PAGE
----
To produce high-quality digitgrass hay, apply fertilizer in the spring after frost danger has passed. The total amount of nitrogen applied before the first hay crop should equal 80 lb/acre unless soil is very fertile. Harvest when the grass reaches the early heading stage or by June 1. In central and south Florida, a hay harvest made by June 1 is usually early enough to avoid rainy weather in those areas.

Hay harvest exhausts the plant nutrients, and regrowth will be disappointing unless additional fertilizer is supplied, especially nitrogen. If the grass will not be harvested again during the summer, either by grazing or for hay, it probably should not be refertilized until late summer. A large accumulation of unused grass from mid-June through August provides an ideal environment for the buildup of spittlebug, which, in turn, could cause severe stand loss.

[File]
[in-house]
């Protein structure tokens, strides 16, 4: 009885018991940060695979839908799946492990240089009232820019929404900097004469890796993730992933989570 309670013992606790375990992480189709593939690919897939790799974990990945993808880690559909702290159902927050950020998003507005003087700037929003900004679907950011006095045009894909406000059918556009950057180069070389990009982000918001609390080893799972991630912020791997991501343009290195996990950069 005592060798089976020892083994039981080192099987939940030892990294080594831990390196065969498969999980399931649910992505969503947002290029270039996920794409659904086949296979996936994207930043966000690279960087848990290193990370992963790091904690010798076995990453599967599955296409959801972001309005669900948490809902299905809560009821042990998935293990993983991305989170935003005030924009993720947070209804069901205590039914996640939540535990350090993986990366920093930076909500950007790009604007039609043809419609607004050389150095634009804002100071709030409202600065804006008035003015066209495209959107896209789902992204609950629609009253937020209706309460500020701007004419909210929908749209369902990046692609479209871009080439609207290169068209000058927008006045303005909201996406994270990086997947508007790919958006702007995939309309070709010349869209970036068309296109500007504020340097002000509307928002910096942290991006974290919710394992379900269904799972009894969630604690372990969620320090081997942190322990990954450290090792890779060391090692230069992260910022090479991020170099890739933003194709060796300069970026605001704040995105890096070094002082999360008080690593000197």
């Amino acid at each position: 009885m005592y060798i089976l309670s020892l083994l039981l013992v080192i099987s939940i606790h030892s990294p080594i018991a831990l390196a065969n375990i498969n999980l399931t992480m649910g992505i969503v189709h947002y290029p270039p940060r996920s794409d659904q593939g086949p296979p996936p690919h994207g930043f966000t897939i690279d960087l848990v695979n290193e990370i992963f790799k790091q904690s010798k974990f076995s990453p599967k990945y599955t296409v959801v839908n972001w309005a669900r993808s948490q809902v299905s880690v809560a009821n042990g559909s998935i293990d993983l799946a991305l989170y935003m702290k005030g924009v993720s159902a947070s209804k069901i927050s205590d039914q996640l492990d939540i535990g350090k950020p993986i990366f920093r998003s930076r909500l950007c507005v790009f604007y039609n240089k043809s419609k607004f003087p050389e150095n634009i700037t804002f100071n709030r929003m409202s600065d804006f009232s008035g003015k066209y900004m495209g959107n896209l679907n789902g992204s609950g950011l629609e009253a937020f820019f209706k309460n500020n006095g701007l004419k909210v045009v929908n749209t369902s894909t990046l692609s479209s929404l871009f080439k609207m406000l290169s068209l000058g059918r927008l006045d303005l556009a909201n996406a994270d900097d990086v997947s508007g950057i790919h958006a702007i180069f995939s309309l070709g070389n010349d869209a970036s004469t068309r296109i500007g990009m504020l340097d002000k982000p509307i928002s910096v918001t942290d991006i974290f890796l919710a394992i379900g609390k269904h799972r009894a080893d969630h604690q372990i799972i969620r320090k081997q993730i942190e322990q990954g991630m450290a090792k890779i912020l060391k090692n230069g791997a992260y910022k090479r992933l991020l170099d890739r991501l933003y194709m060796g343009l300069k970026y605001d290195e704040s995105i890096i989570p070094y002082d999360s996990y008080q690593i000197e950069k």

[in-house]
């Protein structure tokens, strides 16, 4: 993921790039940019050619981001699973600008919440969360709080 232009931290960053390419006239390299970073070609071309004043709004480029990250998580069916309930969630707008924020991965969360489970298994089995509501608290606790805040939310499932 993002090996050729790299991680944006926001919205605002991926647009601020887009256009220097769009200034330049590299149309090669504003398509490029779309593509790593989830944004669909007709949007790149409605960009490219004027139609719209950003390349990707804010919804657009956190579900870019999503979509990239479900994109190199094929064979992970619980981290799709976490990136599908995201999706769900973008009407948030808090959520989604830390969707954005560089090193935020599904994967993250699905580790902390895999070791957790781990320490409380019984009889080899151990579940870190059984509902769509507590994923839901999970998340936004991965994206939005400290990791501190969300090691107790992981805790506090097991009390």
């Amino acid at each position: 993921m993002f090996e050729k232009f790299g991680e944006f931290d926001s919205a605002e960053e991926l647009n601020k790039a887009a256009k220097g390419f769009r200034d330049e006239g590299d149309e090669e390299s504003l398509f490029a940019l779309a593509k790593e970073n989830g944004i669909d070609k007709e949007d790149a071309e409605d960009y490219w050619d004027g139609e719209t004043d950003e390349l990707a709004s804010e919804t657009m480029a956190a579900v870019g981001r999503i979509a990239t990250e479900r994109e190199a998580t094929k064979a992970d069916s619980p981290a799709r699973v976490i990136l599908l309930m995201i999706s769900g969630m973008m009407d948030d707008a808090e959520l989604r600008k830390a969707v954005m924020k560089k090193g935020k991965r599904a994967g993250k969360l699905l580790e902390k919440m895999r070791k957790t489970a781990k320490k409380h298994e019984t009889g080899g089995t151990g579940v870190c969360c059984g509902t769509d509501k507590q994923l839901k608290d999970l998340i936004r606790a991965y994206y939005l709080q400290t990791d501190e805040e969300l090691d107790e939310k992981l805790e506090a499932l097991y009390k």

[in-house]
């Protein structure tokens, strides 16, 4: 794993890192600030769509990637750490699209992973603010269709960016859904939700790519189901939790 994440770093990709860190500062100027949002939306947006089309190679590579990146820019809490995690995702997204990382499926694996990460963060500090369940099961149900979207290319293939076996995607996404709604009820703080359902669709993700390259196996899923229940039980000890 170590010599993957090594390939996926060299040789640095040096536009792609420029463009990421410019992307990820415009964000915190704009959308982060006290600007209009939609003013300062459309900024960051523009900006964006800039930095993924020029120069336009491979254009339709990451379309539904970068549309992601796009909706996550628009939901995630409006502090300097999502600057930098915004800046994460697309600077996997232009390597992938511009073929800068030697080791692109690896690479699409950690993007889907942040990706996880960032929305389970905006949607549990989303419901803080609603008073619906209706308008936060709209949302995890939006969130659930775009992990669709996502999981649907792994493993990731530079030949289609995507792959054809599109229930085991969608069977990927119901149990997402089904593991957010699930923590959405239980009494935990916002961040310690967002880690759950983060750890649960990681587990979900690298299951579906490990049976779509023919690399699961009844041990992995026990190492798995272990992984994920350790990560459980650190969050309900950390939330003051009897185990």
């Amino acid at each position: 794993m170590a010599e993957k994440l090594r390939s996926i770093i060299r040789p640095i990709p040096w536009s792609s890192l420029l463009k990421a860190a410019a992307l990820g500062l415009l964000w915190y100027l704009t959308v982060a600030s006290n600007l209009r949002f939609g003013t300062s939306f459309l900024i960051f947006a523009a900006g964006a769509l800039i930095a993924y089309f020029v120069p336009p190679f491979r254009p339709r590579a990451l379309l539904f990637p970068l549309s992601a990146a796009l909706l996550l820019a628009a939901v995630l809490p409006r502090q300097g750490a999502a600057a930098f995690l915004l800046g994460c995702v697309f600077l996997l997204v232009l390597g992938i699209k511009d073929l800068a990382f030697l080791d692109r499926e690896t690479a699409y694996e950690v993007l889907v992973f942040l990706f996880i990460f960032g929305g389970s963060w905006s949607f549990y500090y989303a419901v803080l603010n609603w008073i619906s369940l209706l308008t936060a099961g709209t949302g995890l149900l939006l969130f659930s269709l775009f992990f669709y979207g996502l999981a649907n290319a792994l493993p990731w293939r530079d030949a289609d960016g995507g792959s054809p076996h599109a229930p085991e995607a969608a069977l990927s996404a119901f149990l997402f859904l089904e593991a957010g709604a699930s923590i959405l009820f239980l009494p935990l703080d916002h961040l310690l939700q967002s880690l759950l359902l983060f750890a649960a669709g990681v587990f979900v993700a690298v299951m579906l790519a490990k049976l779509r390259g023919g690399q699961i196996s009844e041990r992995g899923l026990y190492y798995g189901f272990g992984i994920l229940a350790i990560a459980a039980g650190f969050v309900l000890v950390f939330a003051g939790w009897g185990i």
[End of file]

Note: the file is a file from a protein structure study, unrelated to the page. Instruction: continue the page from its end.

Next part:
Most hay in Florida is made from October 1 to November 15, when damage by rain is less likely than in the spring. Production of a large fall hay crop usually requires a fertilization of approximately 80 pounds of nitrogen per acre, along with the needed P and K by September 1. Hay made from mature digitgrass in the fall usually is low in protein, thus a protein supplement will be needed to meet the nutritional requirements of most classes of animals.

Digitgrasses can also be harvested for silage. Silage can be made during midsummer, when curing hay is difficult or impossible. Extra care must be taken with silage to prevent surface and internal spoilage when stored in a bunker silo. Such care includes making sure that digitgrass silage is harvested with water concentration of 65%–70%, as well as thorough packing and use of a cover to exclude air.